• This is why every spike in military tensions between China and Taiwan injects more hostility into the already strained relationship between Washington and Beijing.

Challenge for the US

  • The Biden Administration has declared “rock-solid” commitment to Taiwan after an incursion by Chinese warplanes.
  • As tensions rise, the world is watching the US, which is face-saving after exiting from Afghanistan.
  • In East and Southeast Asia, several countries including Japan, South Korea, and the Philippines, which are sheltered under the Protective umbrella of the US, are reading the situation.
  • The US has also agreed to abide by the “Taiwan Agreement”, under which US support for the “One China Policy” is premised on Beijing not invading Taiwan.

Recent initiatives against China

  • The AUKUS pact among the US, UK, and Australia, under which Australia will be supplied with nuclear submarines, has imparted a new dimension to the security dynamics of the Indo-Pacific.
  • Taiwan has welcomed the pact, while China has denounced it as seriously undermining regional peace.

Implications for India

  • With India facing its own problems with China at the LAC, there have been suggestions that it should review its One China Policy.
  • It has in any case long stopped reiterating this officially — and use not just the Tibet card, but also develop more robust relations with Taiwan to send a message to Beijing.
  • India and Taiwan currently maintain “trade and cultural exchange” offices in each other’s capitals.

India-Taiwan Ties: A backgrounder

  • India and Taiwan both do not maintain any official diplomatic relations.
  • India recognizes only the People’s Republic of China (in mainland China) and not Taiwan’s claims of being the legitimate government of Mainland China, Hong Kong, and Macau.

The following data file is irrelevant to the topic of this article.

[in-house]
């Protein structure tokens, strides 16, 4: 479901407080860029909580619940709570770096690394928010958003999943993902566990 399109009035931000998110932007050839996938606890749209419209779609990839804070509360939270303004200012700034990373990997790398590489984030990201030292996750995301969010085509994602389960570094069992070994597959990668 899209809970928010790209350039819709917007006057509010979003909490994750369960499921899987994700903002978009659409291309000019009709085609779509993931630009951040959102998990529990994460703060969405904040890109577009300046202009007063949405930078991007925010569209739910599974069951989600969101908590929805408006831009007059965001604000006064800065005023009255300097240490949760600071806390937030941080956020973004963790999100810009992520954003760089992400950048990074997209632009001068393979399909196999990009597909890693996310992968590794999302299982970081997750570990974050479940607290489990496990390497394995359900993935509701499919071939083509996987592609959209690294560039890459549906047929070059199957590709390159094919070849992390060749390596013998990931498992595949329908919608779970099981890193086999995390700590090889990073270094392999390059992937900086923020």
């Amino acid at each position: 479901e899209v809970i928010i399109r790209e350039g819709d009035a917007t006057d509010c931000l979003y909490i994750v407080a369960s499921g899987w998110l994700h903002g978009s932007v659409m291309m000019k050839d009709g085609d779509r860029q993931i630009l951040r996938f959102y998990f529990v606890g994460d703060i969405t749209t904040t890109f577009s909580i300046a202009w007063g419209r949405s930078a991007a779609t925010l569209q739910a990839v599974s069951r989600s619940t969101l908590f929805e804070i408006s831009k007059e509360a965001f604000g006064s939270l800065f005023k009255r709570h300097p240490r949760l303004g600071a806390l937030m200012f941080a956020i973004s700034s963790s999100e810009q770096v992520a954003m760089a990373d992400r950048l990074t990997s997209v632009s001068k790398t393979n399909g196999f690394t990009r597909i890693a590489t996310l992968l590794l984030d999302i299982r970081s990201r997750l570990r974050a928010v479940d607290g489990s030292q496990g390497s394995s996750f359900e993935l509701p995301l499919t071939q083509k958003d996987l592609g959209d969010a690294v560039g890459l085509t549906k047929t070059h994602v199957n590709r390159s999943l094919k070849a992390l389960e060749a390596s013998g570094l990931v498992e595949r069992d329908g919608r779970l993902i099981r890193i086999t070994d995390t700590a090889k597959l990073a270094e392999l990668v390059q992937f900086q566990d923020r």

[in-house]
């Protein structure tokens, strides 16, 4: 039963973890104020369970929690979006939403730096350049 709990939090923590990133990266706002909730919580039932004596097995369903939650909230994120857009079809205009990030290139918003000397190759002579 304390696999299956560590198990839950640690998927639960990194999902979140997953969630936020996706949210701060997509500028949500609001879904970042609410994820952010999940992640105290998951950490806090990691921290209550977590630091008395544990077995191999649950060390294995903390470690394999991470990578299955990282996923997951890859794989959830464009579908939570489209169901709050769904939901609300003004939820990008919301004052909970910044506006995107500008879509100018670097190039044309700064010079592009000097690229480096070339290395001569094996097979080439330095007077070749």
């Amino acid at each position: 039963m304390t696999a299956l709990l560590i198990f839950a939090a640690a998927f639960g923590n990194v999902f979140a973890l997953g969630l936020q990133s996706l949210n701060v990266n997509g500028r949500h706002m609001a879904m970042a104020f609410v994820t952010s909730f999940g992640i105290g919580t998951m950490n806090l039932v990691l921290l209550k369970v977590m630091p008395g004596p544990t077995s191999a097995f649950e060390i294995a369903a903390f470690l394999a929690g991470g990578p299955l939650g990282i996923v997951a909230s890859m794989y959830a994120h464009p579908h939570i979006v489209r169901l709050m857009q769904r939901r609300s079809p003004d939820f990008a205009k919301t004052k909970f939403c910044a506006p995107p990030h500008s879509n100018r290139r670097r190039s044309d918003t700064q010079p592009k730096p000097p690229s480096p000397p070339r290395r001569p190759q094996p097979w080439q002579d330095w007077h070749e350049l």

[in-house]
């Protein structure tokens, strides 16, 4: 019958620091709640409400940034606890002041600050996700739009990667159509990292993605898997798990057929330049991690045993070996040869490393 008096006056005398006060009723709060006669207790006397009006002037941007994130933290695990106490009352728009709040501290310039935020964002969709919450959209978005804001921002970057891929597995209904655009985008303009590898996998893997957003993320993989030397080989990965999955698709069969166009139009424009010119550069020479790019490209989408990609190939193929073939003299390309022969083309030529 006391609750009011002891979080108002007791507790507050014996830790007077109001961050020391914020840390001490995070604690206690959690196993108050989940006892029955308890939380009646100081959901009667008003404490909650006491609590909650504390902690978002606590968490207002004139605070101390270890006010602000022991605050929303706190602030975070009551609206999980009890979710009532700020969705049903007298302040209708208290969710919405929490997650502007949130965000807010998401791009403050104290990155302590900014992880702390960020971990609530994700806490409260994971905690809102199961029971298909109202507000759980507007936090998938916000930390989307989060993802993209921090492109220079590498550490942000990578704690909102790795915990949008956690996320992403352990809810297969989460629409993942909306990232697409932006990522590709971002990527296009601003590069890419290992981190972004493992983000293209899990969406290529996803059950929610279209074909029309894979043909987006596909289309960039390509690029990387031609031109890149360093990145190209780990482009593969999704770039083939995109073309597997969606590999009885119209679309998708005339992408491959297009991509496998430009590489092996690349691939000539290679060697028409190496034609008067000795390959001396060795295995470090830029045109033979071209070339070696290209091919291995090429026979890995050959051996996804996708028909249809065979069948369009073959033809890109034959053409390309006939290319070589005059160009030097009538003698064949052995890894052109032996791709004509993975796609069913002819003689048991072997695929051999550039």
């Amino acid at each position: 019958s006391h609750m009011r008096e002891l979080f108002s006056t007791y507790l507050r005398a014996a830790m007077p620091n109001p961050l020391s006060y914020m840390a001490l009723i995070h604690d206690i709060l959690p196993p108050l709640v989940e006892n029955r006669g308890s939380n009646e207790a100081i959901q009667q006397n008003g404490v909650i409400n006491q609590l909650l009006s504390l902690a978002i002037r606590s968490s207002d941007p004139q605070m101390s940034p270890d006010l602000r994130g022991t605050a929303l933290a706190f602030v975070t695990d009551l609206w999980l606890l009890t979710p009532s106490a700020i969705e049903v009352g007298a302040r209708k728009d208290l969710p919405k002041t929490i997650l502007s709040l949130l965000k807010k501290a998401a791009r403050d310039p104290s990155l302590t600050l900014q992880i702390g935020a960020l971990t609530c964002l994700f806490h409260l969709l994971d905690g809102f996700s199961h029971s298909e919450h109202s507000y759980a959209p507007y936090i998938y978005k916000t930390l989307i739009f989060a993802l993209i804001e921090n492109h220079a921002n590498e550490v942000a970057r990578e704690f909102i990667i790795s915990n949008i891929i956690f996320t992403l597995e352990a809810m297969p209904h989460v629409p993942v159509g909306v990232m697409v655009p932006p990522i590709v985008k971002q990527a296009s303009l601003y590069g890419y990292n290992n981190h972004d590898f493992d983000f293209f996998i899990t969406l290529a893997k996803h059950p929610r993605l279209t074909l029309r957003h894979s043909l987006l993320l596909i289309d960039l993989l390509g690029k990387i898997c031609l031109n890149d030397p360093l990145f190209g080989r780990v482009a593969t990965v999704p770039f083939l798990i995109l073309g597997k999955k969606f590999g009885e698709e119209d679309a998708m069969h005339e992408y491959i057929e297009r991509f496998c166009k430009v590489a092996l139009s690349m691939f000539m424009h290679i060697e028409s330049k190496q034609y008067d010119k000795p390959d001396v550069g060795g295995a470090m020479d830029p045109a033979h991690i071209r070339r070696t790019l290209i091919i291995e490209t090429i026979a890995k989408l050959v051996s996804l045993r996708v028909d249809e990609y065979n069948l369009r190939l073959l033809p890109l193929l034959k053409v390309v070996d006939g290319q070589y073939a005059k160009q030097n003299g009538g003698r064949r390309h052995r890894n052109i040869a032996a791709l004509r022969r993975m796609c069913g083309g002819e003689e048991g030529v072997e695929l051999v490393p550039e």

• However, India’s economic and commercial links, as well as people-to-people contacts with Taiwan, have expanded in recent years.
  • Major Taiwanese exports to India include integrated circuits, machinery, and other electronic products.

India’s interest

Ans. Semiconductor economy

  • Taiwan’s position as a semiconductor superpower opens the door for more intensive strategic-economic cooperation between Delhi and Taipei.
  • The talks with Taipei are ongoing to bring a $7.5-billion semiconductor or chip manufacturing plant to India.
  • Chips are used in a range of devices from computers to 5G smartphones, to electric cars and medical equipment.

Way forward

  • Delhi must begin to deal with Taiwan as a weighty entity in its own right that offers so much to advance India’s prosperity.
  • Delhi does not have to discard its “One-China policy” to recognise that Taiwan is once again becoming the lightning rod in US-China tensions.

Conclusion

  • As Taiwan becomes the world’s most dangerous flashpoint, the geopolitical consequences for Asia are real.
  • Although Delhi has embraced the Indo-Pacific maritime construct, it is yet to come to terms with Taiwan’s critical role in shaping the strategic future of Asia’s waters.